# Calculate the deflection sensitivity in mm per volt

• moenste
In summary, the charge/mass ratio of the electron has been determined by calculating the deflection sensitivity of a cathode ray tube using various data such as the potential difference, length and separation of deflector plates, and distance from the screen. The energy of the electrons can be found by using the formula E = V/d, and their initial velocity can be calculated using the formula v = √(2eV/m).
Sure. But you can replace the time t, also, since you know vx and the horizontal distance traveled within the plates, right? Just be sure to distinguish between the plate separation d which you've already used and the length of the plates. Maybe call them dy and dx?

I'd suggest picking a "test" value for Vp and calculating vx and vy separately for now.

moenste
gneill said:
Sure. But you can replace the time t, also, since you know vx and the horizontal distance traveled within the plates, right? Just be sure to distinguish between the plate separation d which you've already used and the length of the plates. Maybe call them dy and dx?

I'd suggest picking a "test" value for Vp and calculating vx and vy separately for now.
vx = √ 2 * 1.6 * 10-19 * 5000 / 9.1 * 10-31 = 41 931 393.47 m / s.

VP = 100 V
vy = e VP * (4 d / √ 2 e V / m) / m d = 1.6 * 10-19 * 100 * (4 * 5 * 10-3 / √ 2 * 1.6 * 10-19 * 5000 / 9.1 * 10-31) / 9.1 * 10-31 * 5 * 10-3 = 1 677 256 m / s.

tan θ = 1 677 256 / 41 931 393.47
θ = 2.29 °

Okay. Now how will you find the deflection on the screen?

moenste
gneill said:
Okay. Now how will you find the deflection on the screen?
dy = 0.16 tan 2.29 ° = 6.4 * 10-3 m.

The 0.16 came out of nowhere, but I'm guessing that you used the distance from the front edge of the plates to the screen in meters?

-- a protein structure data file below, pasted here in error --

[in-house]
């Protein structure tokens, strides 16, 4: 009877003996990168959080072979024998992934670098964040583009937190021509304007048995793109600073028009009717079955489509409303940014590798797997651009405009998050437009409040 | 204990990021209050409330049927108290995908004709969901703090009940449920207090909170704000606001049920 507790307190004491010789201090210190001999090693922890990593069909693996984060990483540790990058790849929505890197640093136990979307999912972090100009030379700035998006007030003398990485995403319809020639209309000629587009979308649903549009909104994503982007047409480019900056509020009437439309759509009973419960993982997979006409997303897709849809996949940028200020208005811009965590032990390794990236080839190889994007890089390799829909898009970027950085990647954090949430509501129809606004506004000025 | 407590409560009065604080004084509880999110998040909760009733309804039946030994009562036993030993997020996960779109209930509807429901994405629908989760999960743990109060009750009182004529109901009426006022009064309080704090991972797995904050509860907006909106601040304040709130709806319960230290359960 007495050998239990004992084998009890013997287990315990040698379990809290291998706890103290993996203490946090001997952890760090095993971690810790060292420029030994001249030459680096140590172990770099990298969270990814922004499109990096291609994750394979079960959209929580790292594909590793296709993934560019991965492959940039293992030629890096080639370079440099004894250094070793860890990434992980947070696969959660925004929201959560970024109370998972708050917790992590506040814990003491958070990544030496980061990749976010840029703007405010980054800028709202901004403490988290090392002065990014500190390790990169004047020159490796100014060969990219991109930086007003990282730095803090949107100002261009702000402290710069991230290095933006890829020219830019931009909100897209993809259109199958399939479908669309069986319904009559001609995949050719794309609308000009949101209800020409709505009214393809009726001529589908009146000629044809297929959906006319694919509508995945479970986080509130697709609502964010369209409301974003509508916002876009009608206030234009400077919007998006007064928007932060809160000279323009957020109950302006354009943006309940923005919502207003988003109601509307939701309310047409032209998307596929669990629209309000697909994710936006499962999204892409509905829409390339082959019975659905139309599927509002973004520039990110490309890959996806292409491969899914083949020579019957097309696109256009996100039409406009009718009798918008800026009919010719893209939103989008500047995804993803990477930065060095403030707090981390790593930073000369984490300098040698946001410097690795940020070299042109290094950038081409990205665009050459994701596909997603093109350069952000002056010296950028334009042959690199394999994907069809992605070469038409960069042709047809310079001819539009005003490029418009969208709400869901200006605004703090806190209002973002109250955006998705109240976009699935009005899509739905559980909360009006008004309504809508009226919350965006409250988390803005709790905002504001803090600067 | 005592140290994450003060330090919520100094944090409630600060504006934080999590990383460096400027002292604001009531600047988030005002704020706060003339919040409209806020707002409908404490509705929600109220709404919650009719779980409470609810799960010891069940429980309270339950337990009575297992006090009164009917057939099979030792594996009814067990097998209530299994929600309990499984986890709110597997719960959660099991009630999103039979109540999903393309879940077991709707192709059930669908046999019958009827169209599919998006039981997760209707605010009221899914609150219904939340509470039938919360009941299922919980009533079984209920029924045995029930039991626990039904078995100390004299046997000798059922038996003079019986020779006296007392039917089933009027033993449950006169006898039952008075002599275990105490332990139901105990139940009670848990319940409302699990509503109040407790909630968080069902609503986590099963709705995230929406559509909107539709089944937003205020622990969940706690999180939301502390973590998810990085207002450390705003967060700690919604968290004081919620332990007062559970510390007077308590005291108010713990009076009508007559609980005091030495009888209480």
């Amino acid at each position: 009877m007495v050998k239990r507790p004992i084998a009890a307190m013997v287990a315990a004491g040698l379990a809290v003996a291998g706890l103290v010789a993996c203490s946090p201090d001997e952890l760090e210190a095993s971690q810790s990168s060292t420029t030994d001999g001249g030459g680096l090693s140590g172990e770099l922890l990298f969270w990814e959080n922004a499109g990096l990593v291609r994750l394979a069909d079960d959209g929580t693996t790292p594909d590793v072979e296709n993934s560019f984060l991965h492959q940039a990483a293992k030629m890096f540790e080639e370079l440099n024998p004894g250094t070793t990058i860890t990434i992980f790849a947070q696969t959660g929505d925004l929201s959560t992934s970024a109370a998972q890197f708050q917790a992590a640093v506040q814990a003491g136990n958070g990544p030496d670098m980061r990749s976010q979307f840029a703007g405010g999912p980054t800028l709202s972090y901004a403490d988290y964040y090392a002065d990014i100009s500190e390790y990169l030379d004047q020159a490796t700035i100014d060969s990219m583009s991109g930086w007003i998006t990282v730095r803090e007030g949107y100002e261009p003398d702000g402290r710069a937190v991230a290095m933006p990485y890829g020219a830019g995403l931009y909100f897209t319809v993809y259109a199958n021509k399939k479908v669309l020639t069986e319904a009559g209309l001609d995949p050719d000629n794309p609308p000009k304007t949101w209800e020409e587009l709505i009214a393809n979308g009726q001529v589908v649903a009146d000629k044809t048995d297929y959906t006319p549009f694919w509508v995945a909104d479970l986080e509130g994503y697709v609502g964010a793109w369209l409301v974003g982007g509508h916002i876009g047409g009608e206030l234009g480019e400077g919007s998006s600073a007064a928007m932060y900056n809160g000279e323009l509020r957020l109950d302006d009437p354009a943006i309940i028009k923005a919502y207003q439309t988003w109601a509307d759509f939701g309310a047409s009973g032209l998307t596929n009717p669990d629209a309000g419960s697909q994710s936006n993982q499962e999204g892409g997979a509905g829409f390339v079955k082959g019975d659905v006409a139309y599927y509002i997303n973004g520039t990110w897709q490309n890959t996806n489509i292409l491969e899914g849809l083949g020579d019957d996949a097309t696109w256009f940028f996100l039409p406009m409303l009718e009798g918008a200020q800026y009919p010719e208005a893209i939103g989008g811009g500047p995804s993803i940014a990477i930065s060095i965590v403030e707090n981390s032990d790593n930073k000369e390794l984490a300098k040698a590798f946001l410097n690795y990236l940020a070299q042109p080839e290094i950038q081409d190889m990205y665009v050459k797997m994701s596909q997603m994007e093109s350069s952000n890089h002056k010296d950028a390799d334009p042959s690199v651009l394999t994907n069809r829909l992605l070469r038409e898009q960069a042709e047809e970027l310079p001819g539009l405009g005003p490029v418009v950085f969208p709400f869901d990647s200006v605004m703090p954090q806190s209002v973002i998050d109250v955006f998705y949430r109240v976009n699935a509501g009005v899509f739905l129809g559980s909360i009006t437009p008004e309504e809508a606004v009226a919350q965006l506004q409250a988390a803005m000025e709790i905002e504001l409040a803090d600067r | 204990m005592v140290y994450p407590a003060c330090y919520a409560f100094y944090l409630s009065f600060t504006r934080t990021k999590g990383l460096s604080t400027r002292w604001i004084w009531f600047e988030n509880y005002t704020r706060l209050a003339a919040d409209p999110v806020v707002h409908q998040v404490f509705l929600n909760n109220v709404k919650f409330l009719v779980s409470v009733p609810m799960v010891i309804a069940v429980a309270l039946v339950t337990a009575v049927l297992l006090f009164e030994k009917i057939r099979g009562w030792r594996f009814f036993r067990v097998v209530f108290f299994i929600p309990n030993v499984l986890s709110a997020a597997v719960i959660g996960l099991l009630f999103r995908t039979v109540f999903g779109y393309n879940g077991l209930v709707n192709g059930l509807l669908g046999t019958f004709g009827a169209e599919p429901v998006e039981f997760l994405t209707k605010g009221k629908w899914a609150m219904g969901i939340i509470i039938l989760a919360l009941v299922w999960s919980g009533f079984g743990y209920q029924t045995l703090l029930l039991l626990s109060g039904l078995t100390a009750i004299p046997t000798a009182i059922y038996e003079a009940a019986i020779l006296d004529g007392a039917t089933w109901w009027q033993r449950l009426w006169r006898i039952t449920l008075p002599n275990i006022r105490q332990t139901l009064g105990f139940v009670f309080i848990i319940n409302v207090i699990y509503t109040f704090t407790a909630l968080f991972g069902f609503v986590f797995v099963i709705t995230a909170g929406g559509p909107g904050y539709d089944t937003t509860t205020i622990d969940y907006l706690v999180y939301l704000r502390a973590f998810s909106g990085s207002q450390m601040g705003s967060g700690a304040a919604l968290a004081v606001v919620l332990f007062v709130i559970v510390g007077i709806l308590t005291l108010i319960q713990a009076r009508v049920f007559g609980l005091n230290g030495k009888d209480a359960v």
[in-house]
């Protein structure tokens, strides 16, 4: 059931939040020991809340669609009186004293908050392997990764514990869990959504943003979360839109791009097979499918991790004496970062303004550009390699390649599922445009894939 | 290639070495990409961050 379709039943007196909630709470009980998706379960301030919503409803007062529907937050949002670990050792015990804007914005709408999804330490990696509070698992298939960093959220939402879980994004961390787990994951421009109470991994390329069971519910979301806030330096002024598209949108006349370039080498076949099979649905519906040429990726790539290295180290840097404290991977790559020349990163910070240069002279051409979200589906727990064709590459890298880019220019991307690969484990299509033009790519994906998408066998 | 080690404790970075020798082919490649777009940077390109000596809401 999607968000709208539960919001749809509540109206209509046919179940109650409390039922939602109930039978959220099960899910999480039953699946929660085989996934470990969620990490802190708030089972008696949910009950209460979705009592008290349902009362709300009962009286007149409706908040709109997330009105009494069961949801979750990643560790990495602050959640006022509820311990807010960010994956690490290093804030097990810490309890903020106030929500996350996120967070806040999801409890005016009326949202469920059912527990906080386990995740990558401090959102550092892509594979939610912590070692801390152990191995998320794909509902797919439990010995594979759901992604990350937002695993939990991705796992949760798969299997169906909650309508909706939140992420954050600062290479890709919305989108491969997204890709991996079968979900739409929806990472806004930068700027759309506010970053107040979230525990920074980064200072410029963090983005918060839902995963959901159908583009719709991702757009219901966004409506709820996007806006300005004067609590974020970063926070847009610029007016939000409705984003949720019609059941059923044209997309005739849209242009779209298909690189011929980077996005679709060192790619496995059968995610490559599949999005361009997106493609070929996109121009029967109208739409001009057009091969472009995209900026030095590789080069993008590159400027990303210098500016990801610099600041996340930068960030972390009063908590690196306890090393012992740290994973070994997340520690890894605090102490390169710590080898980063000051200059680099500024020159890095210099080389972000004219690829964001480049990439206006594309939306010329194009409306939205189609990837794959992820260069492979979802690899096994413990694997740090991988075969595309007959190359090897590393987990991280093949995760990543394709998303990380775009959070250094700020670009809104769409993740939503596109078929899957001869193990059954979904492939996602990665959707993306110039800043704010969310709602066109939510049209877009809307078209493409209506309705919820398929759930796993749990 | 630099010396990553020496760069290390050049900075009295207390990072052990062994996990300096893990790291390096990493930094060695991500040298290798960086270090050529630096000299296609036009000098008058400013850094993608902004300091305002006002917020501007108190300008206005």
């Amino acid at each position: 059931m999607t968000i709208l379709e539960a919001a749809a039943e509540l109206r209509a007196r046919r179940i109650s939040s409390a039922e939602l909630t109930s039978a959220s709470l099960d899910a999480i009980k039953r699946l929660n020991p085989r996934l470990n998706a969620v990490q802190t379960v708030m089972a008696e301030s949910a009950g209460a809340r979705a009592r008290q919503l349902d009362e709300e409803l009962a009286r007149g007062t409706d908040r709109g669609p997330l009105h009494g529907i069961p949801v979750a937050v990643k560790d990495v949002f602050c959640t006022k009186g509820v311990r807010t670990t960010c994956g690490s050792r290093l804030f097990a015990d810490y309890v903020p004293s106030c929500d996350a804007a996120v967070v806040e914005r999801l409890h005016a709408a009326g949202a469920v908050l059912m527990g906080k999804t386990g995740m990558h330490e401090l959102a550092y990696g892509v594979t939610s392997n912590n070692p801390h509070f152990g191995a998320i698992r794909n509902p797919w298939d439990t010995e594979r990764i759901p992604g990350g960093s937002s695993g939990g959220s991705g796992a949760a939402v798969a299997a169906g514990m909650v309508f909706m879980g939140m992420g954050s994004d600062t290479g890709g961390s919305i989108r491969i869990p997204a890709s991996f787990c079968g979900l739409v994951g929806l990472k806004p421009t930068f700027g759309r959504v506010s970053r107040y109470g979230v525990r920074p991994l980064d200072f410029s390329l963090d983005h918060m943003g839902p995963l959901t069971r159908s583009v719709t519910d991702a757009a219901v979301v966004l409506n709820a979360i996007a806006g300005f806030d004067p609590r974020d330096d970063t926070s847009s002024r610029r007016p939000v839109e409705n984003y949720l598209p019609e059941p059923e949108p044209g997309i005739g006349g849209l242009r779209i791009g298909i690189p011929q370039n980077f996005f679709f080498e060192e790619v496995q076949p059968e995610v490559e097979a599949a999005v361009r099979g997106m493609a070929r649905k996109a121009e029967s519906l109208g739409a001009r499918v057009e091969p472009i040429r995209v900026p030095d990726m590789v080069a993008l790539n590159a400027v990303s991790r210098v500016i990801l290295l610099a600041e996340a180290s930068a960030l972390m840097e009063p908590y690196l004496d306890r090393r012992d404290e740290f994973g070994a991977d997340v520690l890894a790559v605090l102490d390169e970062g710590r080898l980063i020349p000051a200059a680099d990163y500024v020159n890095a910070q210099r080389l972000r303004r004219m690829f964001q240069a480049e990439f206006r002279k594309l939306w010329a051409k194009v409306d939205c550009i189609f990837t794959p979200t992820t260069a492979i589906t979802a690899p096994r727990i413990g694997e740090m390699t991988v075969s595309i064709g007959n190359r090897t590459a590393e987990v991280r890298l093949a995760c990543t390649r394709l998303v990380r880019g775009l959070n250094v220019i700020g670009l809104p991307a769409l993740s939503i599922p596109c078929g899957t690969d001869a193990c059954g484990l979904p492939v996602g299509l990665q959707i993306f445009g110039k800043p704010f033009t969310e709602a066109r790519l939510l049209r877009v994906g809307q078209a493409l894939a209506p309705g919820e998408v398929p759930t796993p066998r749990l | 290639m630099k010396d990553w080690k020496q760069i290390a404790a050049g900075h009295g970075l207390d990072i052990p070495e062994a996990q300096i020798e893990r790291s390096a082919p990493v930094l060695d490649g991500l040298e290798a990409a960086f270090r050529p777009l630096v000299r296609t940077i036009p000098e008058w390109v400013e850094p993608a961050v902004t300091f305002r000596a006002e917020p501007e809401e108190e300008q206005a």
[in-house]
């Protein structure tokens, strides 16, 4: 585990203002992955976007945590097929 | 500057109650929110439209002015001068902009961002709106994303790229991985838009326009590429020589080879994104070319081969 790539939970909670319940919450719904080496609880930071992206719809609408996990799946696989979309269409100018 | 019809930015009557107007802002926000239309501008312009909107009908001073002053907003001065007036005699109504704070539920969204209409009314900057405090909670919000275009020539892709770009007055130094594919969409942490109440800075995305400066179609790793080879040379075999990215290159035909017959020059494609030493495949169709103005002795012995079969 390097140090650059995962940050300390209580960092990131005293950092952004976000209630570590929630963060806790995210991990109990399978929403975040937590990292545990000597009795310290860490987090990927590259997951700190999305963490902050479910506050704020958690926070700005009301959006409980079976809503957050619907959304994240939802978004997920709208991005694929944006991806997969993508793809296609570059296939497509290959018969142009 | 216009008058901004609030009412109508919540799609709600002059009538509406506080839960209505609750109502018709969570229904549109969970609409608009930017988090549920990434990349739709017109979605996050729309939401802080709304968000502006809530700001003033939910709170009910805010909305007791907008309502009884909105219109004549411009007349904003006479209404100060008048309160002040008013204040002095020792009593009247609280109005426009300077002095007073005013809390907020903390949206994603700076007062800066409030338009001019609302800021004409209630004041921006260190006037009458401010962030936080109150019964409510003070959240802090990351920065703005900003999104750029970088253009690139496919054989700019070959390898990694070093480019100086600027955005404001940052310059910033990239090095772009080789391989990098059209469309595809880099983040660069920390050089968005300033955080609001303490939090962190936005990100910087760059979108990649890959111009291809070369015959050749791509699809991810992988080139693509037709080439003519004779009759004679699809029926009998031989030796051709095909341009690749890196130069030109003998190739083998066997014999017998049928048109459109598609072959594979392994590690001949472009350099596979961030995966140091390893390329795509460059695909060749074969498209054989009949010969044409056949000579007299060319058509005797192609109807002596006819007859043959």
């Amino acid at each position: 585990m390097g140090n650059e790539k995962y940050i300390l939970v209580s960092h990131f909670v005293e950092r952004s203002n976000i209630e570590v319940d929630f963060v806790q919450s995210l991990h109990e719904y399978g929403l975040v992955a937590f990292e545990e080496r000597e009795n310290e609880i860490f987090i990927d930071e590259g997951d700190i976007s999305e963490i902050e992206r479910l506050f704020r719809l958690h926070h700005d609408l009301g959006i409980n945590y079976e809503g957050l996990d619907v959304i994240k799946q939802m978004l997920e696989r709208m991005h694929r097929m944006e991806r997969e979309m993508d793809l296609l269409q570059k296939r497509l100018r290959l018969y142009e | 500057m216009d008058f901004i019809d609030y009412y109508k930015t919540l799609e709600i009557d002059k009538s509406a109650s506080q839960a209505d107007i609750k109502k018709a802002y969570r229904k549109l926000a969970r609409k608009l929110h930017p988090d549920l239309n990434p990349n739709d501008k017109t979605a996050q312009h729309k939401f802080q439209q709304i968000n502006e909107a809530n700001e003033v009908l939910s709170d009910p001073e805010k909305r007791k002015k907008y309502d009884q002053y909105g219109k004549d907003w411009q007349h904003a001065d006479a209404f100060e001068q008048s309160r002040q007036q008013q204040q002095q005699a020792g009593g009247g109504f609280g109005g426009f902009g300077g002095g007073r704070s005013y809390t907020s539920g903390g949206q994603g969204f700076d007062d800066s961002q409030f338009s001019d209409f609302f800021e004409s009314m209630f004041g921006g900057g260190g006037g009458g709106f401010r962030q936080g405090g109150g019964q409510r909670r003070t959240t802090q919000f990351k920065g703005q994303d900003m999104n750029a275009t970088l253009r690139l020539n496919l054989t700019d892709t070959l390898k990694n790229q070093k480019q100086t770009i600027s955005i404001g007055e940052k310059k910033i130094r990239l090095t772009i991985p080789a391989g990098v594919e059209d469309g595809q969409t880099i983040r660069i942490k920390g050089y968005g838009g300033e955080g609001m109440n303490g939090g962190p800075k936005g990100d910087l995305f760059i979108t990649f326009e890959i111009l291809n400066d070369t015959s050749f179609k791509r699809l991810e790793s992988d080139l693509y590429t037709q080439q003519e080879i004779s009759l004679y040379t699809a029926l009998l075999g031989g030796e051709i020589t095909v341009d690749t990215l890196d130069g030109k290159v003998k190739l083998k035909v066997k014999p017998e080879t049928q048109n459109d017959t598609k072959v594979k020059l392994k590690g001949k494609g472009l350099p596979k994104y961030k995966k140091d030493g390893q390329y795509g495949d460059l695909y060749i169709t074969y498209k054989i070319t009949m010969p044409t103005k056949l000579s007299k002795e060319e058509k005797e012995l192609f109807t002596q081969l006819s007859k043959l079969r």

That is not too bad an approximation, but it underestimates the curvature of the trajectory while the electron is between the plates. The electron is accelerating and covers more distance in the latter half of the plates than the front half. A better approximation can be made by taking the center of the plates as the vertex of your triangle. Triangle abc in the image:

You should also note that the velocity triangle depicted is similar to triangle abc. You didn't need to find the angle, you could simply have set up a ratio.

moenste
gneill said:
The 0.16 came out of nowhere, but I'm guessing that you used the distance from the front edge of the plates to the screen in meters?

That is not too bad an approximation, but it underestimates the curvature of the trajectory while the electron is between the plates. The electron is accelerating and covers more distance in the latter half of the plates than the front half. A better approximation can be made by taking the center of the plates as the vertex of your triangle. Triangle abc in the image:
View attachment 108077

You should also note that the velocity triangle depicted is similar to triangle abc. You didn't need to find the angle, you could simply have set up a ratio.
Yes, I used 15 cm + 2 cm / 2 = 16 cm and 0.16 in m.

I don't understand, what do you mean by a ratio?

moenste said:
I don't understand, what do you mean by a ratio?
Did you study similar triangles in geometry?

moenste
gneill said:
Did you study similar triangles in geometry?
0.15 / 41 931 393.47 = dy / 1 677 256
dy = 6 * 10-3 m.

moenste said:
0.15 / 41 931 393.47 = dy / 1 677 256
dy = 6 * 10-3 m.
Yes.

That's the deflection for your choice of deflection potential ##V_p##. Use it to write the sensitivity (mm/V).

moenste
gneill said:
Yes.

That's the deflection for your choice of deflection potential ##V_p##. Use it to write the sensitivity (mm/V).
Hm, so we change m into mm 6 * 10-3 m → 6 mm and then divide by VP, which I took as 100 V: 6 mm / 100 V = 0.06 mm V-1. That's indeed the correct answer!

Thank you!

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